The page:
Beginning Brewers Guide

This guide is designed to help the beginning extract brewer brew excellent beer from the very start.

Before brewing, read these instructions completely and ensure that you are familiar with each piece of equipment and every step you will take. If you have any questions, please call before you get stuck.


Before we get into the basic steps of brewing beer it is important to discuss the three most important details for homebrewing: sanitation, sanitation, and sanitation.

If you very carefully sanitize all of your equipment you can be assured that you will not make a bad batch of beer. However, if you become lax about sanitation an infection will certainly develop. Sanitation is very simple but so important that you must make it a ritual before any brewing activity.

In order to sanitize something it must be thoroughly cleaned. Any deposits left will harbor bacteria which the sanitizing solution will not be able to reach. Do not clean with any abrasive substance. Also, scratches in plastic notoriously harbor beer-spoiling bacteria.

After all items are completely cleaned soak them in a light bleach solution for 20 minutes. This bleach solution is made up of one tablespoon bleach to 5 gallons cold water. Do not let stainless steel items soak in bleach. For these items you must use an Iodophor, Chempro SDP, or similar sanitizer. After sanitizing, rinse all items thoroughly before using hot water.

Equipment Needed

  • Stainless Steel or Enamel Pot (at least 12 quart capacity)
  • Single Stage Fermenter with Lid (at least 6 gallon capacity)
  • Airlock and Stopper
  • Syphon Package (including racking cane and bottle filler)
  • Hydrometer
  • Bottle Brush
  • Cleaner/Sanitizer
  • Beer Bottles (approximately 53 of 12 oz. capacity, returnable bottles only)
  • Bottle Capper
  • Bottling Bucket
  • Thermometer

Basic Steps

Taking Notes

You should be taking complete notes about the entire process. Keep track of all steps taken, all ingredients used, how they are used, and anything else that might seem useful. This is essential so that you can adjust the recipes and improve upon them in the future.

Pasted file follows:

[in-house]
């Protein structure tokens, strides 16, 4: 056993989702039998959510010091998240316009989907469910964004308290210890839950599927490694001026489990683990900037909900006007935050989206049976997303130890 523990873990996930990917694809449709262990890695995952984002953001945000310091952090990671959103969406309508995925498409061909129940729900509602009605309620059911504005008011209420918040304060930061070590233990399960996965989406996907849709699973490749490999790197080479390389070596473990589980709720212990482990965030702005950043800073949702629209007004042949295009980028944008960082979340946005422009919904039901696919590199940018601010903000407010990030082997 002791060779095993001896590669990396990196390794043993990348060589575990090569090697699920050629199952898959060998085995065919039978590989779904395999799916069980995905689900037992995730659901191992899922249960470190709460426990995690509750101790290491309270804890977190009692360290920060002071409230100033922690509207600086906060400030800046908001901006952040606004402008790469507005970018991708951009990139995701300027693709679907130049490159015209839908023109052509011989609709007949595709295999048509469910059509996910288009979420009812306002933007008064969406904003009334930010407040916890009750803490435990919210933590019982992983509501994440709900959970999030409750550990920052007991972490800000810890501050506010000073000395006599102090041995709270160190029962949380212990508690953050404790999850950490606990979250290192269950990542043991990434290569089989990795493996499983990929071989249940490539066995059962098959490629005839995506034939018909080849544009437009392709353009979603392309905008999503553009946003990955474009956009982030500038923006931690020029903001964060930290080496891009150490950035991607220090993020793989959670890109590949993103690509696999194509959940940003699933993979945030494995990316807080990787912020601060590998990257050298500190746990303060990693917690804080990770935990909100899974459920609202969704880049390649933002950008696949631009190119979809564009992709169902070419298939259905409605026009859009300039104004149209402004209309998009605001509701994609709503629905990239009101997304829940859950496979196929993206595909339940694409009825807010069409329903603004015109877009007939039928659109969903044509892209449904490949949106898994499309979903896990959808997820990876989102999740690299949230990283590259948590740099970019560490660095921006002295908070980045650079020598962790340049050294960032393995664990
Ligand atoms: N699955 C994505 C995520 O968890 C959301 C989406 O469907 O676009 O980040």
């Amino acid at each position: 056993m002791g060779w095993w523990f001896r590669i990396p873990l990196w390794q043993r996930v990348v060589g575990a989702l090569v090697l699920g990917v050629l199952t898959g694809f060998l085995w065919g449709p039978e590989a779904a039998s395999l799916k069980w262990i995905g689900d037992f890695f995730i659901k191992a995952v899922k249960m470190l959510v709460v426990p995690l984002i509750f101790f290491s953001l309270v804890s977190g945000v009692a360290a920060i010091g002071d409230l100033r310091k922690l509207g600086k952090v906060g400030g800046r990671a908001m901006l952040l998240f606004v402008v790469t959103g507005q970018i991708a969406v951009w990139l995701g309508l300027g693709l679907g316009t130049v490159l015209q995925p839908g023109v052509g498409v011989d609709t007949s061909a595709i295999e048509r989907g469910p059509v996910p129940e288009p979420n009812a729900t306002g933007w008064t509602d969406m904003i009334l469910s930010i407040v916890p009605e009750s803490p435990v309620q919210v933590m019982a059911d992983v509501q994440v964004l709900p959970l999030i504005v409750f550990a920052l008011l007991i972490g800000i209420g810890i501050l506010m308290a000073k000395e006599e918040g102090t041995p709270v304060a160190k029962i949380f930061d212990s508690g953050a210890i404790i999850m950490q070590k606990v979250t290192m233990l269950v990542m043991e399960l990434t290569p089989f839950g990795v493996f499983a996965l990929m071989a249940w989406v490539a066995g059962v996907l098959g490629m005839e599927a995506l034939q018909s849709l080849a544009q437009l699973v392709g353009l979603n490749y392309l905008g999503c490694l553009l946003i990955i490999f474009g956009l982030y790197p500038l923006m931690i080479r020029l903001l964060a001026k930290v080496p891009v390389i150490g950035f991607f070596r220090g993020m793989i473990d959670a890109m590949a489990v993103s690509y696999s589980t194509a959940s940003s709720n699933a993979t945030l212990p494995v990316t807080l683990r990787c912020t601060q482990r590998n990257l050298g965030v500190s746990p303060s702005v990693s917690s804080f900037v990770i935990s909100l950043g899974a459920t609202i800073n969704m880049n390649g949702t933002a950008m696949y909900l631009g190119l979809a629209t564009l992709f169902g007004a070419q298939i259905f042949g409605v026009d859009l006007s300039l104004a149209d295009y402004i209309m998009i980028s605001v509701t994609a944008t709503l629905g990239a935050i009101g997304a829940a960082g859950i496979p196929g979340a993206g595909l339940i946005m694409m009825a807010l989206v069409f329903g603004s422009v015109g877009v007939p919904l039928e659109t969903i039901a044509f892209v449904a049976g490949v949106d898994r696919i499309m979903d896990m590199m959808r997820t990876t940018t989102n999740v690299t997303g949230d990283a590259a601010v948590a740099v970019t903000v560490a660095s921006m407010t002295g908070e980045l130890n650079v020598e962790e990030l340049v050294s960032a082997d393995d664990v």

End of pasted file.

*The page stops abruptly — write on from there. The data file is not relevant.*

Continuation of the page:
Take more notes than you feel are necessary and later you will learn exactly which are important. If in doubt, come in and look at some of the sample worksheets--these will help you keep notes in an organized fashion.

Treating Brewing Water

All brewing water should be boiled before use to drive off the chlorine which could otherwise ruin a batch of beer. Boil the water for at least 15 minutes and let cool in a suitable container until ready for use. This cooling allows for some of the excessive hardness to settle to the bottom.

Heating extract

Remove the lids and labels from all the cans of malt extract you will be using. Then, place these cans in a pan of boiling water and let sit until contents are easy to pour. This step is not strictly necessary but makes pouring the extract quicker and easier.

Steeping Specialty Grains

While the malt extract is loosening up add two gallons of water to your brewpot. Take the specialty grains and pour them into the steeping bag. Tie the bag and place it in the pot. Bring the water to 155 °F and hold at that temp for 30-45 min. Remove grain bag and discard.

Adding Malt Extract

Take the brewpot off the heat and add the malt extract while stirring constantly. By removing the pot from the heat you reduce the chances of scorching the extract on the bottom of the pot. Once the malt has been mixed into the water put the mixture (called the wort) onto the heat and add the bittering hops. Allow the wort to boil for 45 minutes at a slow rolling boil.

Adding Finishing Hops and cooling wort

Add the finishing hops to the boiling wort 2 minutes before the end of the 45-minute boil. At the end of the 2 minutes remove the pot from the heat and place a lid on your pot. Place the boiling pot into a sink or tub of cold water. Use ice if tap water i not very cold. Allow the wort to cool until the pot is slightly cool to the touch (60-70 ° F). During this time it is very important not to open the lid or allow unsanitized items to contact the wort in any way.